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February 2011, Turkey

It was a Sunday. We usually gather during weekends to see the country or just to plain hang out.

Katya’s friend from Russia who was currently staying then in Czech Republic came over for a short visit to Turkey.

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A picnic was arranged for her in Degirmendere.

We were invited.

Degirmendere is about an hour or so bus ride from Izmit, the city we were currently in. The place is popular for short trips out of the city. Turkish people usually go there to spend time with family and friends drinking cay and eating Turkish delights while smoking some nargile or playing tavla which we commonly know as backgammon.

We were then a group who sticks out like a sore thumb. Austrian, Brazilian, Russian, Moroccan and Filipino, that’s who we are. And all were in Turkey then for an exchange program which is actually just a better way of saying we were just looking for an excuse to travel.

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After having our fill of simit, cay, antepfistik, cekirdek, and karisik meyve suyu that we got from the merkezi, the group decided to have some sicak cikolata or hot chocolate from a nearby place and smoke some nargile.

After settling down in one shop and placing our orders, we were given a backgammon to while away the time. The others have no idea how the game works. I actually just learned how to play it a few nights before that. Driss, the Moroccan, claims he is familiar with it so we decided to give it a try.

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I am not really sure which version of the rules was more correct but after a few minutes, Driss and I got into an argument. He was telling me I cannot do that move but being the feisty me I asserted that what I did was very legitimate. We got into a heated discussion and being Driss with his temper to watch out for, he gave up on the game, pushed the board towards me and bellowed a loud remark, “Fine! Go play it your Indonesian way!”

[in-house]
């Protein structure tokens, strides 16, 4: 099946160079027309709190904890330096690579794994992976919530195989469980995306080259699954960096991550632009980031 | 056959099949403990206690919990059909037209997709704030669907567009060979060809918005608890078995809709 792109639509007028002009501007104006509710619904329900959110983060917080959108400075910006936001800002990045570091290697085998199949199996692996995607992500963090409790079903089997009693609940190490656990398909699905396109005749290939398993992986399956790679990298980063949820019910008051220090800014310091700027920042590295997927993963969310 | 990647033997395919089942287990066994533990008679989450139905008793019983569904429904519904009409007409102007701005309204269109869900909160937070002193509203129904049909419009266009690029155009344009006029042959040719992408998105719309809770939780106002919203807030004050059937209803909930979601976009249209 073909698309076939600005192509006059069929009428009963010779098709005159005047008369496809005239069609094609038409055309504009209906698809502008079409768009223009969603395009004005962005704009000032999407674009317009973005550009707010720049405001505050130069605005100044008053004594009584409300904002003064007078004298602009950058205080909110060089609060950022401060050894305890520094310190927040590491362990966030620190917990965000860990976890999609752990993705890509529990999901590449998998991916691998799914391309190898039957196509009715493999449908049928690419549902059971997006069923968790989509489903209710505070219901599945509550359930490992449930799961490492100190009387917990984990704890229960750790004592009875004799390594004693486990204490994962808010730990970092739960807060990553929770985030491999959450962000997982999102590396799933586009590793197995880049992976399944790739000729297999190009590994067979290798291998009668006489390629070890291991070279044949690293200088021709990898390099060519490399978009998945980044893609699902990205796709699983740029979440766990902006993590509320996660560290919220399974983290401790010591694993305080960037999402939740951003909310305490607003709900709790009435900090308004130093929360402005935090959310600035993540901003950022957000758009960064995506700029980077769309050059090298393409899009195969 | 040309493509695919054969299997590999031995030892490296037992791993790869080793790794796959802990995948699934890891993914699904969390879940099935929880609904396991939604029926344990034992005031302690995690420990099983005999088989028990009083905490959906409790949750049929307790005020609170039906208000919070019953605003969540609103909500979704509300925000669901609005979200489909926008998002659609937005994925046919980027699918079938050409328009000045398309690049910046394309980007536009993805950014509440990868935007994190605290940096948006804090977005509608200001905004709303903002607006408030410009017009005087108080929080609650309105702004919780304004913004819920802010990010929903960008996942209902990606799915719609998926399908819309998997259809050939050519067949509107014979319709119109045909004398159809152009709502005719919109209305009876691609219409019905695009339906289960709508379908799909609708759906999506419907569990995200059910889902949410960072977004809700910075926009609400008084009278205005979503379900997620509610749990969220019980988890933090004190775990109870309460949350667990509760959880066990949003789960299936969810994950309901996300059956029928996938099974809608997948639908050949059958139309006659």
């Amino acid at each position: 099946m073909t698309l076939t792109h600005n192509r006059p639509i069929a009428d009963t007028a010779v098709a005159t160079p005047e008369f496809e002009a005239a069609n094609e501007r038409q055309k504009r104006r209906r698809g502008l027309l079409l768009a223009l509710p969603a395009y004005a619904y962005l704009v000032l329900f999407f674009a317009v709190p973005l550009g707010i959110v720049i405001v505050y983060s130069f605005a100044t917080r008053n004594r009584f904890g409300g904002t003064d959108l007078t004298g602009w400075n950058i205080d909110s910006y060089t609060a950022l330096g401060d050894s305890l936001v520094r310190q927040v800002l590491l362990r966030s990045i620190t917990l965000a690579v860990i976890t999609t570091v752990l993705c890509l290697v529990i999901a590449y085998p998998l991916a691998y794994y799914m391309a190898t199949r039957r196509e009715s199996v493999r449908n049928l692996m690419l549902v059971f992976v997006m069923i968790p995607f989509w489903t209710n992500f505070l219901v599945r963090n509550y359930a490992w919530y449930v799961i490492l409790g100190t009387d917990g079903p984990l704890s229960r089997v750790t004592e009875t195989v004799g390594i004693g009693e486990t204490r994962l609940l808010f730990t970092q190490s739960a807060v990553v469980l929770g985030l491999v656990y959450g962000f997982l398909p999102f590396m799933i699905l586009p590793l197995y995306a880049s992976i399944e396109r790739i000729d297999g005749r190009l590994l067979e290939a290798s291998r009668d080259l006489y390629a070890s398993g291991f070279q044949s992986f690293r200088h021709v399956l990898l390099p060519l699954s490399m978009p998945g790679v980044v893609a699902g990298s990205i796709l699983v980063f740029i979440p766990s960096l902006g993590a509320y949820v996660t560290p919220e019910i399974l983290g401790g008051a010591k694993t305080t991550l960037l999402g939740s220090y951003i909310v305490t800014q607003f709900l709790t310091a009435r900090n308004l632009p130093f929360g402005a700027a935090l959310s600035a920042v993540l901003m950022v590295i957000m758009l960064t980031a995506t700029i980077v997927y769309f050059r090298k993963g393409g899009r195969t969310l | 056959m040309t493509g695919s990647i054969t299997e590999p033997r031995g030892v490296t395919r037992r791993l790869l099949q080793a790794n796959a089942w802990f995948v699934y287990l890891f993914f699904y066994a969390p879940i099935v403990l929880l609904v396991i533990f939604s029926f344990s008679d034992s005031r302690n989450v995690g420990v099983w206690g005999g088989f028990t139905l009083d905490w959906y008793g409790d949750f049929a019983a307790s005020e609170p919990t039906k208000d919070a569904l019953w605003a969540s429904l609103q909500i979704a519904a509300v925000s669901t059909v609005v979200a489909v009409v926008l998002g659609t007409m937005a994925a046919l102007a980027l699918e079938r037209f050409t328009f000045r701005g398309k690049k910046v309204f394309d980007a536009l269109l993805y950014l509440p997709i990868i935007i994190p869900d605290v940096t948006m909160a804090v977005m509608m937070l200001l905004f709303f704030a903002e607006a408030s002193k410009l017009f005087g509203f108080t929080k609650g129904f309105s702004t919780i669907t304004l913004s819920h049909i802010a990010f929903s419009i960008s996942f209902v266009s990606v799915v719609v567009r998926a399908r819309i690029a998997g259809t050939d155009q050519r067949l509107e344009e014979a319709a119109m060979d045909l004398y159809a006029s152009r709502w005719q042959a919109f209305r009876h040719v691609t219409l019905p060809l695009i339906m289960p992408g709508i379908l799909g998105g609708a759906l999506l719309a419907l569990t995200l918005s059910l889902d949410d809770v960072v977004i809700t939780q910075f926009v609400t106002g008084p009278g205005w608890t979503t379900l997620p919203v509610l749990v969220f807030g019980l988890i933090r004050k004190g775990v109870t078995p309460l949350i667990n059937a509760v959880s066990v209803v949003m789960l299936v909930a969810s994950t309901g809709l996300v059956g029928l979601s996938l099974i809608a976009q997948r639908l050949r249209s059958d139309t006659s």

Which made me all the more irritated considering we have been together for months and he still can’t get his facts straight. So I quickly retorted the first thing that came in my mind, “Oh sure Saudi Arabian! I will definitely play it my way.” which made everybody in the group laugh that then broke the ice.

And that’s how the Indonesian joke began.

I don’t know what’s wrong with their eyes but they can’t seem to place me in the map. I will often catch the more prudent Turkish people whispering Japon, Cin, Kore (Japanese, Chinese, Korean) while pointing at me as I walk down the street while the brave ones hoot as they call me so and so nationalities.

But the worse is when these people you have spent several meals and cay together still forget where you are from.

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It has happened several times. Even with Fernanda, my Brazilian friend who should know better. 🙂

Well, I really can’t blame them. We call it the out-group homogeneity effect in Psychology. All people look the same when you are not familiar with them.

Anyway, we never resolved the backgammon issue but we surely had a new inside joke which until now we bring up once in a while when we find ourselves online in Facebook or Whatsapp.

I will always be their Indonesian friend and he will always be my Saudi Arabian enemy.

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And by the way, I am living now in Indonesia. The friends I met in Turkey will never let me forget that they were right all along, that I really am an Indonesian.

Not.

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